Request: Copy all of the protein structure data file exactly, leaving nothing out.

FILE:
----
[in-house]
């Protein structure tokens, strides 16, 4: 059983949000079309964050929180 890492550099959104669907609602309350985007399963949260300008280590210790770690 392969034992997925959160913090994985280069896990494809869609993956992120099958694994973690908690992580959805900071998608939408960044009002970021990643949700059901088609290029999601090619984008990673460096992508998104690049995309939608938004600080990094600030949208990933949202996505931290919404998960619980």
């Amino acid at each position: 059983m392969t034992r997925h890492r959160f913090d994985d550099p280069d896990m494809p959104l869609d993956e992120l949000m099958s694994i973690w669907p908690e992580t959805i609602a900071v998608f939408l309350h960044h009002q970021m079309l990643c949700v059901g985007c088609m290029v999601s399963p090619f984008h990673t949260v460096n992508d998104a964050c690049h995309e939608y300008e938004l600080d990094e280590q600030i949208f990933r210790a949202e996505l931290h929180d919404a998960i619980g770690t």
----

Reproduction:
[in-house]
């Protein structure tokens, strides 16, 4: 059983949000079309964050929180 890492550099959104669907609602309350985007399963949260300008280590210790770690 392969034992997925959160913090994985280069896990494809869609993956992120099958694994973690908690992580959805900071998608939408960044009002970021990643949700059901088609290029999601090619984008990673460096992508998104690049995309939608938004600080990094600030949208990933949202996505931290919404998960619980």
């Amino acid at each position: 059983m392969t034992r997925h890492r959160f913090d994985d550099p280069d896990m494809p959104l869609d993956e992120l949000m099958s694994i973690w669907p908690e992580t959805i609602a900071v998608f939408l309350h960044h009002q970021m079309l990643c949700v059901g985007c088609m290029v999601s399963p090619f984008h990673t949260v460096n992508d998104a964050c690049h995309e939608y300008e938004l600080d990094e280590q600030i949208f990933r210790a949202e996505l931290h929180d919404a998960i619980g770690t």